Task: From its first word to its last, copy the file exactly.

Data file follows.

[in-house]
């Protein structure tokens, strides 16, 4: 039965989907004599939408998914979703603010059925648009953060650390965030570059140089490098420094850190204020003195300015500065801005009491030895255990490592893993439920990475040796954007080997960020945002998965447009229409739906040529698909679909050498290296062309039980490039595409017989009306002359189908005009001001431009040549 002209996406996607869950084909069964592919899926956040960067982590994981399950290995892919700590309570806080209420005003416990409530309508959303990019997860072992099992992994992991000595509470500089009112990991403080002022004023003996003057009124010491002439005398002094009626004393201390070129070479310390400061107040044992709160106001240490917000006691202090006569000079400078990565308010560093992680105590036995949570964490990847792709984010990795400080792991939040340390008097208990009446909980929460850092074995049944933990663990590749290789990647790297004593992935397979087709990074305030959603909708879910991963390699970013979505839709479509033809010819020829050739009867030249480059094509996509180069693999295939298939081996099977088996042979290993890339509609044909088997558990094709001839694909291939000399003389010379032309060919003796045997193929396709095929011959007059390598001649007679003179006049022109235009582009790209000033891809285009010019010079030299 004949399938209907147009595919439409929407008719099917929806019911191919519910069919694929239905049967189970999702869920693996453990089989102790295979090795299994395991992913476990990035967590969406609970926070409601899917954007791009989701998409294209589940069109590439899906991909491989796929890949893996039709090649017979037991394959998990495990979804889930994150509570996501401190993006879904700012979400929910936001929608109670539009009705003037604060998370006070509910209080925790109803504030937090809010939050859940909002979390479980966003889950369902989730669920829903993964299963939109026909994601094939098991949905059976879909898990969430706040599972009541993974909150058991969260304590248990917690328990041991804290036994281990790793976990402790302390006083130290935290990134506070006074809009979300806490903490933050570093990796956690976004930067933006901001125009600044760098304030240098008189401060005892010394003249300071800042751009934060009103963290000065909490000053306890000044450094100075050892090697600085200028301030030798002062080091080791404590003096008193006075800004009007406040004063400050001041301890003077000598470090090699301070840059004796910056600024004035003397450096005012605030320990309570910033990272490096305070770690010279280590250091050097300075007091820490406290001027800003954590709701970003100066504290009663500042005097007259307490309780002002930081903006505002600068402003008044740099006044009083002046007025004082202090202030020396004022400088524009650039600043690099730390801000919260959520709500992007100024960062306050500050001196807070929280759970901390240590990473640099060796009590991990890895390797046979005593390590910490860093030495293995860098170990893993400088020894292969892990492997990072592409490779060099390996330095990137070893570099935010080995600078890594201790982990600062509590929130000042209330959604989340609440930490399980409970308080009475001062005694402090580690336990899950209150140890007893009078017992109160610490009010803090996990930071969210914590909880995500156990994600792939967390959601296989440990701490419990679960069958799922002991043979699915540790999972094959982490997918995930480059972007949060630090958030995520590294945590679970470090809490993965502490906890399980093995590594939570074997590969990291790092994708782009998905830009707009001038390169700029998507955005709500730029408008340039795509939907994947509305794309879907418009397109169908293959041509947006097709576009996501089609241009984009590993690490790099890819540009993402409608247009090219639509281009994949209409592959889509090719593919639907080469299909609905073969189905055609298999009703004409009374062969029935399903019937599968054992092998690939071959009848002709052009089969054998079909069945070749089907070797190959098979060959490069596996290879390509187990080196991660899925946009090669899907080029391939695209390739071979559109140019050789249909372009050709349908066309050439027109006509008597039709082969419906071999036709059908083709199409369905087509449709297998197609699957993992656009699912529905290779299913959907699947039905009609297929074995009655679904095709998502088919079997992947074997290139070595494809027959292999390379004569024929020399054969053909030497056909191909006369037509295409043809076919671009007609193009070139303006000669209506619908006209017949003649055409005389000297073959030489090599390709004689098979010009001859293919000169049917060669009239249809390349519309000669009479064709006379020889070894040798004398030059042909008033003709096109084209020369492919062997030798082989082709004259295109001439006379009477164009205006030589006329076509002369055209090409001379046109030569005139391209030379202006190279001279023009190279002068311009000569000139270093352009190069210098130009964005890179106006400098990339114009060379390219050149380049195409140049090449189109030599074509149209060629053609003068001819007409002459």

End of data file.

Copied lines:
[in-house]
């Protein structure tokens, strides 16, 4: 039965989907004599939408998914979703603010059925648009953060650390965030570059140089490098420094850190204020003195300015500065801005009491030895255990490592893993439920990475040796954007080997960020945002998965447009229409739906040529698909679909050498290296062309039980490039595409017989009306002359189908005009001001431009040549 002209996406996607869950084909069964592919899926956040960067982590994981399950290995892919700590309570806080209420005003416990409530309508959303990019997860072992099992992994992991000595509470500089009112990991403080002022004023003996003057009124010491002439005398002094009626004393201390070129070479310390400061107040044992709160106001240490917000006691202090006569000079400078990565308010560093992680105590036995949570964490990847792709984010990795400080792991939040340390008097208990009446909980929460850092074995049944933990663990590749290789990647790297004593992935397979087709990074305030959603909708879910991963390699970013979505839709479509033809010819020829050739009867030249480059094509996509180069693999295939298939081996099977088996042979290993890339509609044909088997558990094709001839694909291939000399003389010379032309060919003796045997193929396709095929011959007059390598001649007679003179006049022109235009582009790209000033891809285009010019010079030299 004949399938209907147009595919439409929407008719099917929806019911191919519910069919694929239905049967189970999702869920693996453990089989102790295979090795299994395991992913476990990035967590969406609970926070409601899917954007791009989701998409294209589940069109590439899906991909491989796929890949893996039709090649017979037991394959998990495990979804889930994150509570996501401190993006879904700012979400929910936001929608109670539009009705003037604060998370006070509910209080925790109803504030937090809010939050859940909002979390479980966003889950369902989730669920829903993964299963939109026909994601094939098991949905059976879909898990969430706040599972009541993974909150058991969260304590248990917690328990041991804290036994281990790793976990402790302390006083130290935290990134506070006074809009979300806490903490933050570093990796956690976004930067933006901001125009600044760098304030240098008189401060005892010394003249300071800042751009934060009103963290000065909490000053306890000044450094100075050892090697600085200028301030030798002062080091080791404590003096008193006075800004009007406040004063400050001041301890003077000598470090090699301070840059004796910056600024004035003397450096005012605030320990309570910033990272490096305070770690010279280590250091050097300075007091820490406290001027800003954590709701970003100066504290009663500042005097007259307490309780002002930081903006505002600068402003008044740099006044009083002046007025004082202090202030020396004022400088524009650039600043690099730390801000919260959520709500992007100024960062306050500050001196807070929280759970901390240590990473640099060796009590991990890895390797046979005593390590910490860093030495293995860098170990893993400088020894292969892990492997990072592409490779060099390996330095990137070893570099935010080995600078890594201790982990600062509590929130000042209330959604989340609440930490399980409970308080009475001062005694402090580690336990899950209150140890007893009078017992109160610490009010803090996990930071969210914590909880995500156990994600792939967390959601296989440990701490419990679960069958799922002991043979699915540790999972094959982490997918995930480059972007949060630090958030995520590294945590679970470090809490993965502490906890399980093995590594939570074997590969990291790092994708782009998905830009707009001038390169700029998507955005709500730029408008340039795509939907994947509305794309879907418009397109169908293959041509947006097709576009996501089609241009984009590993690490790099890819540009993402409608247009090219639509281009994949209409592959889509090719593919639907080469299909609905073969189905055609298999009703004409009374062969029935399903019937599968054992092998690939071959009848002709052009089969054998079909069945070749089907070797190959098979060959490069596996290879390509187990080196991660899925946009090669899907080029391939695209390739071979559109140019050789249909372009050709349908066309050439027109006509008597039709082969419906071999036709059908083709199409369905087509449709297998197609699957993992656009699912529905290779299913959907699947039905009609297929074995009655679904095709998502088919079997992947074997290139070595494809027959292999390379004569024929020399054969053909030497056909191909006369037509295409043809076919671009007609193009070139303006000669209506619908006209017949003649055409005389000297073959030489090599390709004689098979010009001859293919000169049917060669009239249809390349519309000669009479064709006379020889070894040798004398030059042909008033003709096109084209020369492919062997030798082989082709004259295109001439006379009477164009205006030589006329076509002369055209090409001379046109030569005139391209030379202006190279001279023009190279002068311009000569000139270093352009190069210098130009964005890179106006400098990339114009060379390219050149380049195409140049090449189109030599074509149209060629053609003068001819007409002459």